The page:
I bet this guy in the painting doesn’t own a computer or is on Facebook. He’s never taken a FB quiz or sent an email. He may be smarter than all of us. Mi amigo es más inteligente que yo.
It was so much fun to do this painting. Yes, it’s dark and gritty. I like that. I can hear the noise of the train going by when I look at this. I also remember that scene in the Blues Brothers movie from 1980. The brothers are in an apartment right next to the Chicago El:
Jake: How often does the train go by?
Elwood: So often that you won’t even notice it.
NYC elevated subway line, Brooklyn. Watercolor on 300# Arches coldpress. Size is 163/4″ x 25″
I did this City-scape in the style of Tim Saternow and Joan Iaconnetti using the “breaking all the rules of watercolor” technique. I started with a grisaille first painting only values starting with the darkest to the lightest using W&N Paynes Gray. Once that was done, I took a large brush with clean water and splashed that clean water in spots over the painting. I then used a warm color, burnt sienna, and a cool color, paynes gray and splashed the painting some more. I then left it overnight to dry.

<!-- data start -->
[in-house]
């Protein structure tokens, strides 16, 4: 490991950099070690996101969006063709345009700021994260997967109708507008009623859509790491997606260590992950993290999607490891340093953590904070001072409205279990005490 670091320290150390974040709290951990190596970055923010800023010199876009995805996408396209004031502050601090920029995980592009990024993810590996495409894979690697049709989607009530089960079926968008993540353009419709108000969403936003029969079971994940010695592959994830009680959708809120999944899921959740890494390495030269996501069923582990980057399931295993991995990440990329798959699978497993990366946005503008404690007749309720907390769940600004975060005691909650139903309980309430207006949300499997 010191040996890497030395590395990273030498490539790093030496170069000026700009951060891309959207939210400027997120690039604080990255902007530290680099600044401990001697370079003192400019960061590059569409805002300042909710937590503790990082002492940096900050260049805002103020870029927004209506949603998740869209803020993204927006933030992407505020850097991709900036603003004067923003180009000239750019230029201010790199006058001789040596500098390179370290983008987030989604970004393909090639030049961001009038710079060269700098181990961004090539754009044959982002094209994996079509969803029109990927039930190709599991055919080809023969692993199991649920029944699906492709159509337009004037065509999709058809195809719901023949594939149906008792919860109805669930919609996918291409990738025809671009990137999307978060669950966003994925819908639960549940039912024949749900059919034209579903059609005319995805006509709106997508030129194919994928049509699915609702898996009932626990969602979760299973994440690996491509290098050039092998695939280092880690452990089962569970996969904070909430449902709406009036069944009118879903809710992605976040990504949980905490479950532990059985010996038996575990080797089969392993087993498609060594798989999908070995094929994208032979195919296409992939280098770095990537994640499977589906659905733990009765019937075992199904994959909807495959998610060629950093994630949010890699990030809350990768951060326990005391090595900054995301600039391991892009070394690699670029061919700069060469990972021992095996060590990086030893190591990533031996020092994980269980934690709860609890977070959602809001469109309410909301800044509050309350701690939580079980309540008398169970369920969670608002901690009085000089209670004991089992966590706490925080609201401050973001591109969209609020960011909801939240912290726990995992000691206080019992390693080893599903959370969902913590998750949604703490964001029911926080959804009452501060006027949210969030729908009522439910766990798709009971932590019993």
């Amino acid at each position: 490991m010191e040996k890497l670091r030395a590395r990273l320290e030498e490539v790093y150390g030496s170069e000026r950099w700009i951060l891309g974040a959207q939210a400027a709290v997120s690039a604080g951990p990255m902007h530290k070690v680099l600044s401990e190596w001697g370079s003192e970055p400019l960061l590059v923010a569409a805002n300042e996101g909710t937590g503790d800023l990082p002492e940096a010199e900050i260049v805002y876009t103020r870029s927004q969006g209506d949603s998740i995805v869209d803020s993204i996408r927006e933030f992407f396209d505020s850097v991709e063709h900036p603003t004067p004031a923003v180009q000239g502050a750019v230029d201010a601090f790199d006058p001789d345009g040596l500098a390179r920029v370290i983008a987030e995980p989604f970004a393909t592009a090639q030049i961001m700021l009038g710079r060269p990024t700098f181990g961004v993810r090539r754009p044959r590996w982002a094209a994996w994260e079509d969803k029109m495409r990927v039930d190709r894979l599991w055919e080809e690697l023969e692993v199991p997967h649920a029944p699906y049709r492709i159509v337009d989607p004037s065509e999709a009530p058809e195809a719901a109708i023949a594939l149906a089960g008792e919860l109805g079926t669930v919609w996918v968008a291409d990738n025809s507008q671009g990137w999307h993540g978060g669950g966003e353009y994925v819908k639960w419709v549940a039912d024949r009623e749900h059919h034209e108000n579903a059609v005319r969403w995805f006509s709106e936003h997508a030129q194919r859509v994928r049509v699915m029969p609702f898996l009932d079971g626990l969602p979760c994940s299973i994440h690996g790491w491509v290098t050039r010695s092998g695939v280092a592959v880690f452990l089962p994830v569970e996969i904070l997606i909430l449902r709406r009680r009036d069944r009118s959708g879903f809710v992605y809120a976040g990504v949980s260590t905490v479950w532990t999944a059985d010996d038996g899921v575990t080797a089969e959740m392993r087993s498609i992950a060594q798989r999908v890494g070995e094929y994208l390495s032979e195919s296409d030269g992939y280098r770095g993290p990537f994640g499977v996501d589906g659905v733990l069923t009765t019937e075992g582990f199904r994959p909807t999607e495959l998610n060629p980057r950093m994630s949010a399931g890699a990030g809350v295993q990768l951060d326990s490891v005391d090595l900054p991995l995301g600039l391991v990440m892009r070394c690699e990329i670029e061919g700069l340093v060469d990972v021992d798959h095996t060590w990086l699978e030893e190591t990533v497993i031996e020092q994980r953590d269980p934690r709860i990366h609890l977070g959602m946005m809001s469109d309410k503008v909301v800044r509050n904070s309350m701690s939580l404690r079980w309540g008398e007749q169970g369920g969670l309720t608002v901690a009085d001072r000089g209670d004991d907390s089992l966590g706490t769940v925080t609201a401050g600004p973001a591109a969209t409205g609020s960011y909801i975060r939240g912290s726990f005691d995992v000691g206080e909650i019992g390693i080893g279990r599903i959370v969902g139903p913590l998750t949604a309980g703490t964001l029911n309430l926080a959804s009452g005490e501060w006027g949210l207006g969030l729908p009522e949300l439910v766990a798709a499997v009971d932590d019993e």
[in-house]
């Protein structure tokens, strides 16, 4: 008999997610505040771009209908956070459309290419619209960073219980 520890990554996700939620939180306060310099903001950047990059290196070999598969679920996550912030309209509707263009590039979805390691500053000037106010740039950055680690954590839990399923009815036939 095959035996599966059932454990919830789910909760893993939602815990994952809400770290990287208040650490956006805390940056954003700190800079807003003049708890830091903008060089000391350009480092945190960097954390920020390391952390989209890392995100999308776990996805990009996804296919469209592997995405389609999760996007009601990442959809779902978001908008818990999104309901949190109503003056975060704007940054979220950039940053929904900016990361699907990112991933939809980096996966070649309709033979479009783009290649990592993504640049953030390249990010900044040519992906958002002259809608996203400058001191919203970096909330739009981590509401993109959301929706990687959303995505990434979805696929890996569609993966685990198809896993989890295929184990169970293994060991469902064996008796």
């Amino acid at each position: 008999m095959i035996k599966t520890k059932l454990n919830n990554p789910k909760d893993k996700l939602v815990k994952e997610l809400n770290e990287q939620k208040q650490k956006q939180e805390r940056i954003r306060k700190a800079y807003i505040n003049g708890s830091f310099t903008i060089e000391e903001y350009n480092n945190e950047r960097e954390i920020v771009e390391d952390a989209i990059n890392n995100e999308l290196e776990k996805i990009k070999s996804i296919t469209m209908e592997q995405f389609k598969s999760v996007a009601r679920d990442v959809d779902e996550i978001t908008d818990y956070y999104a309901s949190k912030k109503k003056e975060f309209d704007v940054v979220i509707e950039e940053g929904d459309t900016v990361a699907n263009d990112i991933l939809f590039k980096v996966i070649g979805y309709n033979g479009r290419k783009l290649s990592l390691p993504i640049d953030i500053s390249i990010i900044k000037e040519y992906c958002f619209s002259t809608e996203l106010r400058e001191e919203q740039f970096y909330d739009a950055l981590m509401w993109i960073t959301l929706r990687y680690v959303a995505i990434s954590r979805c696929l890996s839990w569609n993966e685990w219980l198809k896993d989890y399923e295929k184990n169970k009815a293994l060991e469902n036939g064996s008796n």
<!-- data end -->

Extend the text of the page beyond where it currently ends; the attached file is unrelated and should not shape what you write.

Final Grisaille splashed with clean water.
The following day all the paint had dried and I was ready to work on it some more. I softened some of the edges of the splashed paint, I reestablished some areas that were lost from the splashed paint and finally I added some “local” color including the orange in the sign, some blues and greens and yellows in the cars and some earth red for the rust in the steel.
Grisaille splashed with paynes gray and burnt sienna.
Sketch of the view from our room in Antigua at the St. James’s Club
The Husband and I had had enough of the polar vortex, the cold, the snow, the winter! A trip to the tropical Isle of Antigua helped rid us of our winter blues. The sketch above was done from the balcony of our room. Full disclosure, it’s hard to sketch when there were never ending rum punches!
We were lucky enough to get away for a week and had a grand time. However, before we left my sister had an Easter Egg coloring day with some friends and me. We decided to try these silk dyed eggs which one of us had seen on pinterest.
We’d done decoupaged easter eggs, seen here: https://carolking.wordpress.com/2010/04/10/decoupaged-easter-eggs-and-a-vision-in-pink/ This process was a little more time consuming. One needs 100% silk ties. Alice’s husband supplied some and the thrift store supplied more.
Here are the instructions:
- Cut up the silk ties in squares. Make sure they are large enough to wrap around the eggs.
- Wrap the egg with the silk square, making sure the right side is against the egg.